On July 12, 2022, the Consumer Financial Protection Bureau (CFPB) issued an advisory opinion related to the Fair Credit Reporting Act (FCRA) that included a warning to consumer reporting agencies not to use name-only matching procedures for information provided in a consumer report. The CFPB’s position is that name-only matching procedures violate the permissible purpose […]
The Consumer Financial Protection Bureau (CFPB) is an agency of the United States government responsible for consumer protection in the financial sector. CFPB’s jurisdiction includes banks, credit unions, securities firms, payday lenders, mortgage-servicing operations, foreclosure relief services, debt collectors, and other financial companies operating in the United States. Since its founding, the CFPB has used technology tools to monitor how financial entities used social media and algorithms to target consumers.
Under the Fair Credit Reporting Act (FCRA), criminal convictions can appear in a background report regardless of when they occurred. It does not matter how old the conviction is. However, some states have passed their own legislation similar to the FCRA that does place restrictions on reporting criminal convictions.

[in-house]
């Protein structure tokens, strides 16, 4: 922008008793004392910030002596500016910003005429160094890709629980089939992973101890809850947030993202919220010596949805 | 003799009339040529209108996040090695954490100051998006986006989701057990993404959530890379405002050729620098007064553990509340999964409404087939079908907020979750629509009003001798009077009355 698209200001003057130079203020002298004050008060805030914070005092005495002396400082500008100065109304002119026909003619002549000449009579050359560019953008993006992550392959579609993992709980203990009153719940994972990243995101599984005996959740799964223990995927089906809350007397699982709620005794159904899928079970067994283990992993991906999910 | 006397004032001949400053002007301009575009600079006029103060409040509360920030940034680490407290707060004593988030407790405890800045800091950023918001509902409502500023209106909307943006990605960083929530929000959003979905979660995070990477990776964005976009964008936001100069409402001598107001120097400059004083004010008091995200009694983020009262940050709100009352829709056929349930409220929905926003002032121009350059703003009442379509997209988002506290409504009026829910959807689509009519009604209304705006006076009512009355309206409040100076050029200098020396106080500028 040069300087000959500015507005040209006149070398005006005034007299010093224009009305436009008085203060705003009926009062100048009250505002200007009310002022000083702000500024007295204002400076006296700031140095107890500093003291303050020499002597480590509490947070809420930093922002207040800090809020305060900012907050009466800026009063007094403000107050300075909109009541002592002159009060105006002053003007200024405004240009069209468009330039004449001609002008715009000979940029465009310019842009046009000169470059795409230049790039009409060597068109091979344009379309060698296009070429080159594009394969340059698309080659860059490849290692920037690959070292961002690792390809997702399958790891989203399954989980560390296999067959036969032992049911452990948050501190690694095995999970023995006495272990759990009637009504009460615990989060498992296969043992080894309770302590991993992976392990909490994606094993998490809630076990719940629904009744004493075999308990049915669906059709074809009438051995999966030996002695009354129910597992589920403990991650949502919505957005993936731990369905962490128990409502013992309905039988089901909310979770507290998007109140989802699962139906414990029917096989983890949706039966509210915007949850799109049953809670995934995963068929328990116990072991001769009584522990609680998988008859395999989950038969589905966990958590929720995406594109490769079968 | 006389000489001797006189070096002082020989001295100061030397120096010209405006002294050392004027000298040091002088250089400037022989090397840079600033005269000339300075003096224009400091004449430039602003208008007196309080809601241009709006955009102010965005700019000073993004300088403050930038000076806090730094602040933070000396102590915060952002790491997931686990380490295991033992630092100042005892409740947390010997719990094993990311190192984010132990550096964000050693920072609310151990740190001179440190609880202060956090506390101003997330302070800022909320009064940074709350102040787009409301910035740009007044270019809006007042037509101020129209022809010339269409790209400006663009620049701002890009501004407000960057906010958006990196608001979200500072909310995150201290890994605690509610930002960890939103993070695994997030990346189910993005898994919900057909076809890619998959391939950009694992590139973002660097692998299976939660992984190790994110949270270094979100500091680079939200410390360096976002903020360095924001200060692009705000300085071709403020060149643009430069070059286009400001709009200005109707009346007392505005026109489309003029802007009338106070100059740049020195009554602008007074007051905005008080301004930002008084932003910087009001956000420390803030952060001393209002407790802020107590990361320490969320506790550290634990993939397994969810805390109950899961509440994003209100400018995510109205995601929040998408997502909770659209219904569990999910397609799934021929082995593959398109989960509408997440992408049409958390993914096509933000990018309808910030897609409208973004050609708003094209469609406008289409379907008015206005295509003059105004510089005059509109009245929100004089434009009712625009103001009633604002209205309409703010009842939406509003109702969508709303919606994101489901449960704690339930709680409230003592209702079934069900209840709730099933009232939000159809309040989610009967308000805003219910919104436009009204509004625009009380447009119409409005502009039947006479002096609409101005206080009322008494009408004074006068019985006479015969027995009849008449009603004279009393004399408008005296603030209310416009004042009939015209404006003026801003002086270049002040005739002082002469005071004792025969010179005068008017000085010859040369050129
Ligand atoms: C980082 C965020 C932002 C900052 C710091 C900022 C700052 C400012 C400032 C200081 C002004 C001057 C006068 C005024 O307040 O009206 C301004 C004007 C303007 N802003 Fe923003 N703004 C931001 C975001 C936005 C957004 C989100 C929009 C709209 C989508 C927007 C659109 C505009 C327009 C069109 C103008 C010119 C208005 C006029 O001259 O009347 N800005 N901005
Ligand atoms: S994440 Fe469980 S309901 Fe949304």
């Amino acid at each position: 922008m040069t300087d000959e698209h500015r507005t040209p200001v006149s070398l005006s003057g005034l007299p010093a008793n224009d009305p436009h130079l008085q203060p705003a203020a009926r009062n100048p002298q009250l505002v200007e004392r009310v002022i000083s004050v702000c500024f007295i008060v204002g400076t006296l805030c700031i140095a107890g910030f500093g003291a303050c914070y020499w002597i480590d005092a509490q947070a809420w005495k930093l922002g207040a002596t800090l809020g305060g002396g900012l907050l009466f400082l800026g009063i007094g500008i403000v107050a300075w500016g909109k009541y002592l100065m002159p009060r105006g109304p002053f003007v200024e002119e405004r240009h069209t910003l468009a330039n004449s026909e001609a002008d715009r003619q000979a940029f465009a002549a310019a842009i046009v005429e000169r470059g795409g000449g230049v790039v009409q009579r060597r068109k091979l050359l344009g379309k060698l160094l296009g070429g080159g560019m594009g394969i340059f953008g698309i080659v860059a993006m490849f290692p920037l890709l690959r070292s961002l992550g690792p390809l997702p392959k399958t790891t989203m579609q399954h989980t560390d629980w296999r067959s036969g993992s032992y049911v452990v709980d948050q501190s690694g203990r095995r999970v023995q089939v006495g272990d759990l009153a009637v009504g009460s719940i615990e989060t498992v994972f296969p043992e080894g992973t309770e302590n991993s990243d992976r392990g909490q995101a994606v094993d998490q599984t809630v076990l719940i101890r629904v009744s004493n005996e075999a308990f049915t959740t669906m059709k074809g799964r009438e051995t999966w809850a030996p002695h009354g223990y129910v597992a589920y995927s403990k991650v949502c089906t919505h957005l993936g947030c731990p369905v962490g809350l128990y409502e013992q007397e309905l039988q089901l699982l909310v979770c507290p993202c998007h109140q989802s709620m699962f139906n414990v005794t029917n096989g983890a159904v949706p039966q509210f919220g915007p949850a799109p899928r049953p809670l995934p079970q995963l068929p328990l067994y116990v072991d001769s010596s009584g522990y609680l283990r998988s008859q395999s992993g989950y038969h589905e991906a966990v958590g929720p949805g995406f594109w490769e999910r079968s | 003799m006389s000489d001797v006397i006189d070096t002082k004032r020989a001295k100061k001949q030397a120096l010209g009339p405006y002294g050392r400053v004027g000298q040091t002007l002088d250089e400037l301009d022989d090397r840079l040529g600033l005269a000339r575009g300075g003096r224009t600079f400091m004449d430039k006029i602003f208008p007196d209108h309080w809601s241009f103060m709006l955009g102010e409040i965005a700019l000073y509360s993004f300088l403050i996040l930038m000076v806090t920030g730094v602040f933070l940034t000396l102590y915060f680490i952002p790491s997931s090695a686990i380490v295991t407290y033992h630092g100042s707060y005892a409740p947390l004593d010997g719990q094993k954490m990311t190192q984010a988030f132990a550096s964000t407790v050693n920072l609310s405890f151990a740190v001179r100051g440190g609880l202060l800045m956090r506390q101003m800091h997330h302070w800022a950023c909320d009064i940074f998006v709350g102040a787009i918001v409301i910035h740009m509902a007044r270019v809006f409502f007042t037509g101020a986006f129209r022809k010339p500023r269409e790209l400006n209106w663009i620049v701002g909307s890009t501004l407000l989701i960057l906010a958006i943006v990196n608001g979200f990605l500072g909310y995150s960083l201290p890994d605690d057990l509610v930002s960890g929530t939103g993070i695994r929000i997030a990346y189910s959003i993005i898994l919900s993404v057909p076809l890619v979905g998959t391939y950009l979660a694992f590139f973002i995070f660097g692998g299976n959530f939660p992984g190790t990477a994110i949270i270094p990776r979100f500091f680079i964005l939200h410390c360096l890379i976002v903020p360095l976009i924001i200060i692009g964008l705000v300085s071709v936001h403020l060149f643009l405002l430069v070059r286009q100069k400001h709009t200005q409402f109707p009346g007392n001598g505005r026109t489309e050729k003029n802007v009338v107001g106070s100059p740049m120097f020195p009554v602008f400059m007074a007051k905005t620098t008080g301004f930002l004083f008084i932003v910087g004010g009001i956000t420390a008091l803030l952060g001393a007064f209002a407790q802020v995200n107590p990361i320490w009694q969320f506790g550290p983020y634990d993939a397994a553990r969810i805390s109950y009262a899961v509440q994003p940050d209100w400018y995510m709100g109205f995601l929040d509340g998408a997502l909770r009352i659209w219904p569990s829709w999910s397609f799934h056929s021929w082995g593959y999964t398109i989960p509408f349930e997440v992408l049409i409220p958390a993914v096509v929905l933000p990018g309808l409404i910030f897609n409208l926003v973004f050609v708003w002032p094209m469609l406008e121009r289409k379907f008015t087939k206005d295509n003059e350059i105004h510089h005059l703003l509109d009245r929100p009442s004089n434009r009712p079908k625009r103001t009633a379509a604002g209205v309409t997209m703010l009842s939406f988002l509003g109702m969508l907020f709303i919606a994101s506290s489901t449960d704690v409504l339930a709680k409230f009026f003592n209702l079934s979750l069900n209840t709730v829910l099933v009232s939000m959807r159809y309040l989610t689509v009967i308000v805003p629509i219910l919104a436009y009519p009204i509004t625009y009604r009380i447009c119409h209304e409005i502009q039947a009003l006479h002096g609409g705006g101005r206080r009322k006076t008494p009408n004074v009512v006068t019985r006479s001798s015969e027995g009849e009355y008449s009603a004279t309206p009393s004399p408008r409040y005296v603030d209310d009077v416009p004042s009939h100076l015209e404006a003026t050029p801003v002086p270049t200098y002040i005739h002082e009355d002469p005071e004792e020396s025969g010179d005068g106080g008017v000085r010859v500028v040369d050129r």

Which states restrict reporting on convictions?
California, Colorado, Hawaii, Kansas, Maryland, Massachusetts, Montana, New Mexico, New York, New Hampshire, Texas, and Washington all have laws that limit the scope of reporting criminal convictions to seven years. In Hawaii, the seven-year limit is for felonies only; the reporting of misdemeanors is limited to five years. The District of Columbia limits the reporting of criminal convictions to 10 years.
All states not listed above follow the FCRA rule that criminal convictions can appear in a background report regardless of when they occurred.
The Salary Exception States
Seven of the states listed above allow an exception to their rule of limiting reporting criminal convictions to seven years. The exception is based on the salary the candidate is expected to make. If the salary exceeds a certain threshold, the seven-year limitation does not apply, and criminal convictions can appear in the candidate’s background report regardless of when they occurred.
|Salary Exception States||Candidate’s Potential Salary Threshold|